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Yes­ter­day I en­coun­tered this sen­tence (I’ll re­fer to the num­bered words in my ques­tion be­low):

This is be­cause many stu­dents think that all of their sen­tences need to be ‘com­plex’ (they don’t!) and¹ them² not un­der­stand­ing³ what a ‘com­plex’ sen­tence is.

I just can't un­der­stand the gram­mat­i­cal con­struc­tion af­ter the link­ing word, and¹.

Why did the writ­er use the ‑ing form³ of the verb af­ter an ob­ject pro­noun them²? And why did he start a sen­tence with an ob­ject pro­noun in the first place?

Source: https://www.ieltsadvantage.com/2015/03/27/ielts-writing-complex-sentence/

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  • Would it be clearer to you if it said “… and their not understanding what a ‘complex’ sentence is.”?  The “-ing” word (“understanding”) is a gerund, and people disagree on the form of the noun or pronoun that appears before it (e.g., “The dog’s barking woke me.” vs. “The dog barking woke me.”)
    – Scott
    Nov 3 '18 at 10:23
  • It's an example of a lack of parallelism. Stylistically, both verbs should take the same form. ("students think and don't understand" or "students thinking and not understanding"). It's not actually an error as it is, but it would sound better if it were rephrased. Nov 3 '18 at 16:03
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    @JasonBassford It is an error: “because them/their not understanding…” is ungrammatical; it needs an of. Nov 3 '18 at 19:05
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This sen­tence:

This is be­cause many stu­dents think that all of their sen­tences need to be com­plex and them not un­der­stand­ing what a com­plex sen­tence is.

is apt to pro­voke gram­mat­i­cal con­fu­sion be­cause you aren’t ini­tial­ly cer­tain about what two syn­tac­tic con­stituents (call them X and Y) which the con­junc­tion and is co­or­di­nat­ing. The val­ue of con­stituent Y fol­low­ing the con­junc­tion is al­ways the same (“them not un­der­stand­ing what a com­plex sen­tence is”), but ex­act­ly what X is varies in length. Is it (1) need X and Y, or is it (2) think that X and Y, or is it (3) be­cause X and Y?

Here are those three pos­si­bil­i­ties:

  1. This is be­cause many stu­dents think that all of their sen­tences need X and Y:

    This is be­cause many stu­dents think that all of their sen­tences need (X=to be com­plex) and (Y=them not un­der­stand­ing what a com­plex sen­tence is).

  2. This is be­cause many stu­dents think that X and Y:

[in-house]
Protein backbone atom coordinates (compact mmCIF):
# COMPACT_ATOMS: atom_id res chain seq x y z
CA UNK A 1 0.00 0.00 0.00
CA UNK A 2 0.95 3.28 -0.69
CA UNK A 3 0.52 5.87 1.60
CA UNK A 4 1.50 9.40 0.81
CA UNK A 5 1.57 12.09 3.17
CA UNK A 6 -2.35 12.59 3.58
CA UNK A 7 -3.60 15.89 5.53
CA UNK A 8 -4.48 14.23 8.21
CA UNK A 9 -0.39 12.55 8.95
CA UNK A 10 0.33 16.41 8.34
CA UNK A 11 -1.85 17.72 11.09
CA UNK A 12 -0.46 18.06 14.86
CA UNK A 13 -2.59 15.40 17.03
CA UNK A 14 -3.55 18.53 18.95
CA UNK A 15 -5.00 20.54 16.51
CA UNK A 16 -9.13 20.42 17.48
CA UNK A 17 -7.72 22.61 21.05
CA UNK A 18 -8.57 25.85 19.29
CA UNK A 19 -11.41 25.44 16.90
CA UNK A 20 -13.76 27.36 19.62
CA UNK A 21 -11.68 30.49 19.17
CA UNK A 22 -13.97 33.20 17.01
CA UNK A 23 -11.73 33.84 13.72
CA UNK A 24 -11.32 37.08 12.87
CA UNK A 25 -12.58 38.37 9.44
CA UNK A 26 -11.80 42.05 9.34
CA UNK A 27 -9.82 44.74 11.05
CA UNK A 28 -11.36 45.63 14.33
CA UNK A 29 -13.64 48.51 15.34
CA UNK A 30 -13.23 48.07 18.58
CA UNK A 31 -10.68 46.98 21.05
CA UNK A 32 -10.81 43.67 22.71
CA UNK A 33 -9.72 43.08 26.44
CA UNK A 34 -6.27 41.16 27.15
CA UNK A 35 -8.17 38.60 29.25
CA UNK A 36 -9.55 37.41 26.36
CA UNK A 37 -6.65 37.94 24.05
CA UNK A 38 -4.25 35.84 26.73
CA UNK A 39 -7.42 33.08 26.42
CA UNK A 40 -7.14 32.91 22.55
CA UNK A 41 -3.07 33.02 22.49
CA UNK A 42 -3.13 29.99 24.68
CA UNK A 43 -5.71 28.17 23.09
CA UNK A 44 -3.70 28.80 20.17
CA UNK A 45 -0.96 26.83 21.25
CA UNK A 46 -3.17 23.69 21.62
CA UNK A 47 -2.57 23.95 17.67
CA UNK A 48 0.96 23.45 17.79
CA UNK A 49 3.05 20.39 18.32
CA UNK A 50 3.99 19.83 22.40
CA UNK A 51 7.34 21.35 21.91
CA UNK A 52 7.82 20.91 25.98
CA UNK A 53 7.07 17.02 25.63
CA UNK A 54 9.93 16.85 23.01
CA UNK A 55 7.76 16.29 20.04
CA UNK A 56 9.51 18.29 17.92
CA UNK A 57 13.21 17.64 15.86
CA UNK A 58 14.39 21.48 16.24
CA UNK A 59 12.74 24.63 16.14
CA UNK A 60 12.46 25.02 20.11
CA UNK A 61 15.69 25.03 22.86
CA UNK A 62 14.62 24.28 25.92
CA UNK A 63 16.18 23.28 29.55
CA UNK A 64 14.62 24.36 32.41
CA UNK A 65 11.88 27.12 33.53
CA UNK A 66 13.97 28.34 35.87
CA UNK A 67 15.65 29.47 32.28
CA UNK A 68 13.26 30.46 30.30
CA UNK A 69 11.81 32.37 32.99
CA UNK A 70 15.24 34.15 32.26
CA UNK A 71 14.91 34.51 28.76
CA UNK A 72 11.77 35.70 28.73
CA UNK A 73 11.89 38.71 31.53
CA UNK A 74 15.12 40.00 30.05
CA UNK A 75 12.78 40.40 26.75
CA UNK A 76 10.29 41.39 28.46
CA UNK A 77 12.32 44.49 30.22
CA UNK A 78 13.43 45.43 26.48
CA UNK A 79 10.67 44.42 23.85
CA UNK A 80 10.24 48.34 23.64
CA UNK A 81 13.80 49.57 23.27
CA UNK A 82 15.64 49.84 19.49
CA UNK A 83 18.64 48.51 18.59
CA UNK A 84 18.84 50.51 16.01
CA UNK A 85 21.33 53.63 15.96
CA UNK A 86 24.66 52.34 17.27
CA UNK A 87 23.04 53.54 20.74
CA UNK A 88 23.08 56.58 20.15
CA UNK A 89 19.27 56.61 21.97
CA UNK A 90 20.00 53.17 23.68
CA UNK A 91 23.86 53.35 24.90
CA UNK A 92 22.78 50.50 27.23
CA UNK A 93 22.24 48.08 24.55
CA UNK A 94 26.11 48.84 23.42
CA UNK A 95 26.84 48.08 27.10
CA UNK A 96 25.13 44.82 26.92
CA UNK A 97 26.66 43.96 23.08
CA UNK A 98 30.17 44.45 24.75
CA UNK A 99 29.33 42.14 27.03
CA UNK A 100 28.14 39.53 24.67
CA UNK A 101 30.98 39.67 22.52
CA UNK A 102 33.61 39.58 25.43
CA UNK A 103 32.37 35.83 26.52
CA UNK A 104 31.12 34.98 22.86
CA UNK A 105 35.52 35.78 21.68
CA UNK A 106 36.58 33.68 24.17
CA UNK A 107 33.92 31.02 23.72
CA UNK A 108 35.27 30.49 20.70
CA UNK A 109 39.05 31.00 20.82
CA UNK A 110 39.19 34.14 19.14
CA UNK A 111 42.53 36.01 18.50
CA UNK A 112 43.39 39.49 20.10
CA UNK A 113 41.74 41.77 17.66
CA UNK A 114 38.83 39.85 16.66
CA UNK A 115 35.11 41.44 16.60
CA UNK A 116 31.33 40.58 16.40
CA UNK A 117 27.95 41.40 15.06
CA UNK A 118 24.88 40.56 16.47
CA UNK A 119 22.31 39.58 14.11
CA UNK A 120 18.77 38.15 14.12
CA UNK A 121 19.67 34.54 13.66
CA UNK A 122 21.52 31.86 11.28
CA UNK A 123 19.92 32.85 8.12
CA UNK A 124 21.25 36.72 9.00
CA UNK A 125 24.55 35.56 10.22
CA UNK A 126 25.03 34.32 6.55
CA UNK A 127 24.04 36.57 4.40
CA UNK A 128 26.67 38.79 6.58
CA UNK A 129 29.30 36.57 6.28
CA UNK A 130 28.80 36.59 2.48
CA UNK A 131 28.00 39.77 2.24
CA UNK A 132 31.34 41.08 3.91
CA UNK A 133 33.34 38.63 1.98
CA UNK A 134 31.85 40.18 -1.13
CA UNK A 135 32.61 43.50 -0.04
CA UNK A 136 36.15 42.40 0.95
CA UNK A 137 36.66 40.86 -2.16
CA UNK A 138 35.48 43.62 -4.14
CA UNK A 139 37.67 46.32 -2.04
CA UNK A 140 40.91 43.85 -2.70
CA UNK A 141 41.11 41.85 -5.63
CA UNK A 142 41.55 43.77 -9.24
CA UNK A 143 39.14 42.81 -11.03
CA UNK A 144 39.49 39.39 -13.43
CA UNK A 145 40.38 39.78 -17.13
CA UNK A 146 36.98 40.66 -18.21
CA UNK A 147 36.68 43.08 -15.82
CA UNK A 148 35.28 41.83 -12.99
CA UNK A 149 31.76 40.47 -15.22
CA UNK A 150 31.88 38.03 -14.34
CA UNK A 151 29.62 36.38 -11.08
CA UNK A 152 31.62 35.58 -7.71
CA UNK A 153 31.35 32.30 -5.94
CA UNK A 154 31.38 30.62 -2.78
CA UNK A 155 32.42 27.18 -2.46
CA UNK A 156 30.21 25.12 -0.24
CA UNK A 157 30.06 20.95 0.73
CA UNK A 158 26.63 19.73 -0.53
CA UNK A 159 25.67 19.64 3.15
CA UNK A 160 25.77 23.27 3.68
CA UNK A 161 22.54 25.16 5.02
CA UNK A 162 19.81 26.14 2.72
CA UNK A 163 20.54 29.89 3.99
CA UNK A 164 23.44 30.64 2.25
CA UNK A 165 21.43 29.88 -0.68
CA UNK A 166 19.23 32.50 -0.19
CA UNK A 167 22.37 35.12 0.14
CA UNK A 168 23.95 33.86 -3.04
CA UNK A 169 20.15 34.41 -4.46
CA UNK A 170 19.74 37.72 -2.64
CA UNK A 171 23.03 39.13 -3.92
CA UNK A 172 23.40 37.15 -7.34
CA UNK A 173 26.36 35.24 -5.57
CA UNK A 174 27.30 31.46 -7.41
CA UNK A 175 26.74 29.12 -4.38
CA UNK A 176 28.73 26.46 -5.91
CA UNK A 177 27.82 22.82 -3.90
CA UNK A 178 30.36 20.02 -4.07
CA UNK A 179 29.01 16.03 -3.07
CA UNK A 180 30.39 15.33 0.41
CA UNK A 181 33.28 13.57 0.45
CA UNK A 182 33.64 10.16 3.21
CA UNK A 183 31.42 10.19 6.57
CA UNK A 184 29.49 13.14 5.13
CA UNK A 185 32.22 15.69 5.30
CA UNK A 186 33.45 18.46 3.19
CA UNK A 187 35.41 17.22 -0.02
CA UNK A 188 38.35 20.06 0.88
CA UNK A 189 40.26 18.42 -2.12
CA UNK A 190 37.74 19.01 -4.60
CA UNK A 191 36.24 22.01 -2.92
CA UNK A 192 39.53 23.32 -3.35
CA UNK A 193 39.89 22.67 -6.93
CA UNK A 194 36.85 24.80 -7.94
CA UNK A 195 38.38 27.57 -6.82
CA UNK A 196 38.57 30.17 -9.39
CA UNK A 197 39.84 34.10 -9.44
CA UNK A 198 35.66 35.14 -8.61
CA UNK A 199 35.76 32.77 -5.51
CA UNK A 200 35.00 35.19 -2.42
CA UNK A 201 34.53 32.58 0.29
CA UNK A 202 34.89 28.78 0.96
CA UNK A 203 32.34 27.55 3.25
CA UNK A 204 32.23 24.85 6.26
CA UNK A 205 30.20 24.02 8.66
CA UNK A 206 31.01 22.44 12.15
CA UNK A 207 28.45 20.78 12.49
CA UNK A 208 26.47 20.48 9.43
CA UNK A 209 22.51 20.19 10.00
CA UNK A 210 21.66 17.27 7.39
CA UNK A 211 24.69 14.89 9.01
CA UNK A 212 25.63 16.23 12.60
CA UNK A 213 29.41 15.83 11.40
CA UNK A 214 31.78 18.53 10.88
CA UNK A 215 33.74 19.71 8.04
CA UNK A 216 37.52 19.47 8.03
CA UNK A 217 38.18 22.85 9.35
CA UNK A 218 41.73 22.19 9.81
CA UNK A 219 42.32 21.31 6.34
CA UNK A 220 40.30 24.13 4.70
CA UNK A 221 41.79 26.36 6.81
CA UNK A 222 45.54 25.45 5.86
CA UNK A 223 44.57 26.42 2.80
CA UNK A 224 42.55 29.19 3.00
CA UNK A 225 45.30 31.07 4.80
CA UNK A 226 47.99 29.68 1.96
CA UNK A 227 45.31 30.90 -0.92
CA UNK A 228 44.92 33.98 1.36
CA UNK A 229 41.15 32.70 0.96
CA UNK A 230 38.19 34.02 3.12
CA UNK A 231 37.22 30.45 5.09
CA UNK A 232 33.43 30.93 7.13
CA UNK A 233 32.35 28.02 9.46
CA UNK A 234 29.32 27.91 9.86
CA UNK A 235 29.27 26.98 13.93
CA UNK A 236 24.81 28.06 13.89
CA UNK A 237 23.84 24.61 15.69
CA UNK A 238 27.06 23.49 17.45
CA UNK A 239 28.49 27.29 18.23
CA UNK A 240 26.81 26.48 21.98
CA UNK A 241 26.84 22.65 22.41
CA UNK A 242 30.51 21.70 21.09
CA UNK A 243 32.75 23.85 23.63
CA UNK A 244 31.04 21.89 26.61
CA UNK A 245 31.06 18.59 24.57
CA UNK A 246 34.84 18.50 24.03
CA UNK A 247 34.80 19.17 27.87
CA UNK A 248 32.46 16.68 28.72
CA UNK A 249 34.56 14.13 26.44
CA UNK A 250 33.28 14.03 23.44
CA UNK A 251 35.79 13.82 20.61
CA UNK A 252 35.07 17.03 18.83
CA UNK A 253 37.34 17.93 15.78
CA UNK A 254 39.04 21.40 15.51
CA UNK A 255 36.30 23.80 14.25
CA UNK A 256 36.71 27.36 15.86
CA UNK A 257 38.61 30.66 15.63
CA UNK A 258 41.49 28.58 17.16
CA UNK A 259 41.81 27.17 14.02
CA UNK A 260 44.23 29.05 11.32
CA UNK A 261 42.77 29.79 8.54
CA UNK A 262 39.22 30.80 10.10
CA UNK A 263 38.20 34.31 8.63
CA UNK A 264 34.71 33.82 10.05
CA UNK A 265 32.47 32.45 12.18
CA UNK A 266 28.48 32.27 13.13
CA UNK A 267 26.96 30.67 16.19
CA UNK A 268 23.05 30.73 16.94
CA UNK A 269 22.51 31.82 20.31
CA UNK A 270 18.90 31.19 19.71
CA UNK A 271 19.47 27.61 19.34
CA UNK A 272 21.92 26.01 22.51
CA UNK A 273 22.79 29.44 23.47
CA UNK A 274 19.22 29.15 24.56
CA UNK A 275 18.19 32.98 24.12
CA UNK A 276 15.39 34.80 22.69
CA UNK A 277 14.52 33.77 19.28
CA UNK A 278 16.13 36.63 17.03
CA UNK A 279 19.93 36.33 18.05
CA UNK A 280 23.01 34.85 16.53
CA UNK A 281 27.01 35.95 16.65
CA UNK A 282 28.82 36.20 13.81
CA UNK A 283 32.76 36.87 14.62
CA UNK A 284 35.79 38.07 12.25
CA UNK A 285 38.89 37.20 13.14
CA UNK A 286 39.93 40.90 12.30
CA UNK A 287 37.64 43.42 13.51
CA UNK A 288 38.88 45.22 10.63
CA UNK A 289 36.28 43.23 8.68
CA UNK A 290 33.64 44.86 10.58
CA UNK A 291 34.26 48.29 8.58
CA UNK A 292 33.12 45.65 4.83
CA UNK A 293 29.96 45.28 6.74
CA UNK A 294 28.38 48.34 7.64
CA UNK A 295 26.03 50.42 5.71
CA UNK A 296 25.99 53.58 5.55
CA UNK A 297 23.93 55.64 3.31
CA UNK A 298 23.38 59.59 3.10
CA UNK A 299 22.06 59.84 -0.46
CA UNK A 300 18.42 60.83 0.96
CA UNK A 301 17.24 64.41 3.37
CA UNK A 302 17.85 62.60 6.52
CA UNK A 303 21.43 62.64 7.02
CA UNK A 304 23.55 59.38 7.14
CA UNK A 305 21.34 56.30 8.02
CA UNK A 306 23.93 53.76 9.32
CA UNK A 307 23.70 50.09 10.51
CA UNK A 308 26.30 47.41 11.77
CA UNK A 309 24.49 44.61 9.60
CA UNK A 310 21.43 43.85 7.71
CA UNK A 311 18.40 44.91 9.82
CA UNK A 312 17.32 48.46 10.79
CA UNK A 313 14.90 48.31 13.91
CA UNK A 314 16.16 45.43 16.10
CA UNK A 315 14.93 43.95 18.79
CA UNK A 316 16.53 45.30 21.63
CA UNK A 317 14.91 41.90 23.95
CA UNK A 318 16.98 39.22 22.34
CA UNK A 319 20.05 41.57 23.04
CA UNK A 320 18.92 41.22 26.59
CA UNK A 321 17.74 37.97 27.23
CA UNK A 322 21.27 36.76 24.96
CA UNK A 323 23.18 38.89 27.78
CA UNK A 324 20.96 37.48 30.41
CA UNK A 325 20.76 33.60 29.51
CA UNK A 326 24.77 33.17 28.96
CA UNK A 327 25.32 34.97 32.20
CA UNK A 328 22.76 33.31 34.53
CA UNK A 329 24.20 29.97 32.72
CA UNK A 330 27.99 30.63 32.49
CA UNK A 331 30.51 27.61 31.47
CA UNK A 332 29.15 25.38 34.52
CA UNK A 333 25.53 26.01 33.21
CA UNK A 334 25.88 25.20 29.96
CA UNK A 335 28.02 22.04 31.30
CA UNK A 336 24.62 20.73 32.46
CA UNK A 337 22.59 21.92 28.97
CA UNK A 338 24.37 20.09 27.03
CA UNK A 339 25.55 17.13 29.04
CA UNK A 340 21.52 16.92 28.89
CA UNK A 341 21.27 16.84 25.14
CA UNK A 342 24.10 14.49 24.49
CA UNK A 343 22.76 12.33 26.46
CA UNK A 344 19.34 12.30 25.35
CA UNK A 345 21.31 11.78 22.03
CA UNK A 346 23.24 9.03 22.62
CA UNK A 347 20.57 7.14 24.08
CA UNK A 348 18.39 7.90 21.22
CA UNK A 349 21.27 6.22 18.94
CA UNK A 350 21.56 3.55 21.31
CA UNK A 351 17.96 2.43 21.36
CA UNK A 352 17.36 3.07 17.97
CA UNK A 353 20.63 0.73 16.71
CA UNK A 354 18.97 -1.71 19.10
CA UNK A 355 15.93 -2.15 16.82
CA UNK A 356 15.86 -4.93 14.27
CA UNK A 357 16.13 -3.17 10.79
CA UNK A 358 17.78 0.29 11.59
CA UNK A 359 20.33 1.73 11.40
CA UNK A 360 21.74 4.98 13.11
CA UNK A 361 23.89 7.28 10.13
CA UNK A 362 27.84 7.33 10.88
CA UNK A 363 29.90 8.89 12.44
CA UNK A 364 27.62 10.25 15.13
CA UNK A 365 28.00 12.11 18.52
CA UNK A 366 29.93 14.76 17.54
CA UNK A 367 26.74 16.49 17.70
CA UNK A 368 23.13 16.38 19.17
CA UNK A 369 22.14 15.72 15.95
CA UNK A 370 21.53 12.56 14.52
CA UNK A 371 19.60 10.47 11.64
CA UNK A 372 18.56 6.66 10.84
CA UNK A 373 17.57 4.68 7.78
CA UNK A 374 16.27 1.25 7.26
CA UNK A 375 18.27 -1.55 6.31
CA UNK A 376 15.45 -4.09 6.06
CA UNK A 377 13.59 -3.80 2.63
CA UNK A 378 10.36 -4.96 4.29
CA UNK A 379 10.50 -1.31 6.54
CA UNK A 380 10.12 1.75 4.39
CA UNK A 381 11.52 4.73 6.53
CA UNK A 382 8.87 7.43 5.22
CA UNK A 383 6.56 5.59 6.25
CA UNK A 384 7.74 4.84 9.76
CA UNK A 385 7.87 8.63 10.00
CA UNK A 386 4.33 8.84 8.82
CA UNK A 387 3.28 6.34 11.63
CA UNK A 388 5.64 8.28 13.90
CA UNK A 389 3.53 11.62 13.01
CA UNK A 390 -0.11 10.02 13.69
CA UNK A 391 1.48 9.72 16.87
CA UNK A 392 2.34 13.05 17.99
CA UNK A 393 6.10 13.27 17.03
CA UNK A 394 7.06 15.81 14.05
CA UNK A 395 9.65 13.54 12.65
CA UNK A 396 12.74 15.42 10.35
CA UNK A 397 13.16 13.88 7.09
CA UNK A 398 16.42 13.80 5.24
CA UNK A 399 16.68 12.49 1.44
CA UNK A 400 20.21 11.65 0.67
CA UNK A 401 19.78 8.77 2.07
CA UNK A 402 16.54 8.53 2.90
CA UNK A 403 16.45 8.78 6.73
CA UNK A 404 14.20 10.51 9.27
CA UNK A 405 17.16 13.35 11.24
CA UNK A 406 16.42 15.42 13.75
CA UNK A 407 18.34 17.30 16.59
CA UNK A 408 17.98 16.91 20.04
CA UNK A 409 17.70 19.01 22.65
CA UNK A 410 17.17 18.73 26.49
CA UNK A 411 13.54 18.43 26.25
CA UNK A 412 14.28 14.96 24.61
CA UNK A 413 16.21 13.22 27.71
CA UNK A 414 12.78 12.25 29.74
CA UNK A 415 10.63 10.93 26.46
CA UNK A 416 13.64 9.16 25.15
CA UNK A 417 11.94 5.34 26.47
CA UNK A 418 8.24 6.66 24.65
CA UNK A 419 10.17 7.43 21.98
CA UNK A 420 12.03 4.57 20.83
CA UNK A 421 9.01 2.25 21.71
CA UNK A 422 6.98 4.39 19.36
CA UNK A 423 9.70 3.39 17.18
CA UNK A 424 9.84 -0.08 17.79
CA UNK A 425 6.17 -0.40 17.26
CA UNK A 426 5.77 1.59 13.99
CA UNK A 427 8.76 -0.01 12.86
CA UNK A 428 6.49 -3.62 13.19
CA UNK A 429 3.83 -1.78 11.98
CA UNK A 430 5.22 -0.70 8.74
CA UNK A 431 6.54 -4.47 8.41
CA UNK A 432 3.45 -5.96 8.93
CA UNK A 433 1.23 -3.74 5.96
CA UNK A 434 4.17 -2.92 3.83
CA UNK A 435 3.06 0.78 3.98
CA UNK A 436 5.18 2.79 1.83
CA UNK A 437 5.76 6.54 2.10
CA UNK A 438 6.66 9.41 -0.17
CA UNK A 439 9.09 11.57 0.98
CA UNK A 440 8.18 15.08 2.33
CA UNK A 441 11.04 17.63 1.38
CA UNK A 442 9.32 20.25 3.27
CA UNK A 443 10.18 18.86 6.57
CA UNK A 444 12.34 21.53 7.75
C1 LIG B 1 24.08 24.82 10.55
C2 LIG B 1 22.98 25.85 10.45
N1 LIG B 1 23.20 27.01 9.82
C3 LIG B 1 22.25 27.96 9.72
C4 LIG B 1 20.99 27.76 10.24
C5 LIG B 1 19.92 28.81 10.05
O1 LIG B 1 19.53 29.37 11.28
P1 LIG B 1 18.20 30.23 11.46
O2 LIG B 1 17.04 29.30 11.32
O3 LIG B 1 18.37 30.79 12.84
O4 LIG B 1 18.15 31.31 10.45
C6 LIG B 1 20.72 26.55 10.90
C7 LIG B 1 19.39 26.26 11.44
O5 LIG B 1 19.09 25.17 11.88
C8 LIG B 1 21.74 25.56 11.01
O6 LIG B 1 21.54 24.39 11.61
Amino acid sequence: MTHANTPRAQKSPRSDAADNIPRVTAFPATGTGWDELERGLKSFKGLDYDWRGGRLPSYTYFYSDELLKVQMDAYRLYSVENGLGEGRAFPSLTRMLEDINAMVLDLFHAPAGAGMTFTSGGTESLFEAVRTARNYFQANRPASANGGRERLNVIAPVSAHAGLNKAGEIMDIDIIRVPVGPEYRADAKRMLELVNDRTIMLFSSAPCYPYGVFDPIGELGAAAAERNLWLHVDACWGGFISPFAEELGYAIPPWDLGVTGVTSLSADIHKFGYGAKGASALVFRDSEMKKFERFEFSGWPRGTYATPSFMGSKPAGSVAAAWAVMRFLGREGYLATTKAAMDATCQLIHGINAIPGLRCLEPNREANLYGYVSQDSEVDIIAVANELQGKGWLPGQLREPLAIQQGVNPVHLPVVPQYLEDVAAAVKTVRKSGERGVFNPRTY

This is be­cause many stu­dents think that (X=all of their sen­tences need to be com­plex) and (Y=them not un­der­stand­ing what a com­plex sen­tence is).

  3. This is be­cause X and Y:

    This is be­cause (X=many stu­dents think that all of their sen­tences need to be com­plex) and (Y=them not un­der­stand­ing what a com­plex sen­tence is).

The clos­est to a cor­rect parse is the third one, which it takes your brain more time to work out for sev­er­al rea­sons. One rea­son is be­cause it’s the longest pos­si­ble val­ue for X, so your men­tal pars­er back­ing up to find some­thing that makes sense hits the two short­er pos­si­bil­i­ties first be­fore it comes up­on the cor­rect choice.

Another rea­son is be­cause of be­cause not ac­cept­ing a noun phrase com­ple­ment with­out the prepo­si­tion of. So nev­er just “be­cause not un­der­stand­ing”, on­ly ever “be­cause of not un­der­stand­ing”. (Cred­it to Janus for notic­ing this.)

The last rea­son is that the two con­stituents be­ing co­or­di­nat­ed here are not quite the same thing: X is a fi­nite verb clause but Y is a non-fi­nite verb clause. This is con­tribut­ing to your oth­er con­fu­sion, since the sub­jects are no longer in the same case. Fi­nite verbs have manda­to­ry sub­jects that when they’re pro­nouns are in the sub­ject case (like I, he, them).

But the op­tion­al sub­jects of non-fi­nite verbs, when pro­nouns, can­not be in the sub­ject case. They have to be in the ob­ject case (like me, him, them) or in their pos­ses­sive de­ter­min­er forms (my, his, them).

So that’s what’s hap­pen­ing here: them is the sub­ject of the gerund clause head­ed by the non-fi­nite verb un­der­stand­ing.

It would have been more com­pas­sion­ate if the writ­er had rec­og­nizes the po­ten­tial for con­fu­sion here and slight­ly re­struc­tured the sen­tence to add more sen­tinels to help the read­er parse the sen­tence more eas­i­ly.

Here are a few pos­si­bil­i­ties in that re­gard:

  1. This is not on­ly be­cause many stu­dents think that all of their sen­tences need to be com­plex, but al­so be­cause of not un­der­stand­ing what a com­plex sen­tence is to start with.

  2. This is be­cause many stu­dents think that all of their sen­tences need to be com­plex and be­cause they don’t un­der­stand what a com­plex sen­tence is in the first place.

  3. This is be­cause of many stu­dents think­ing all their sen­tences need to be com­plex and not un­der­stand­ing what a com­plex sen­tence is.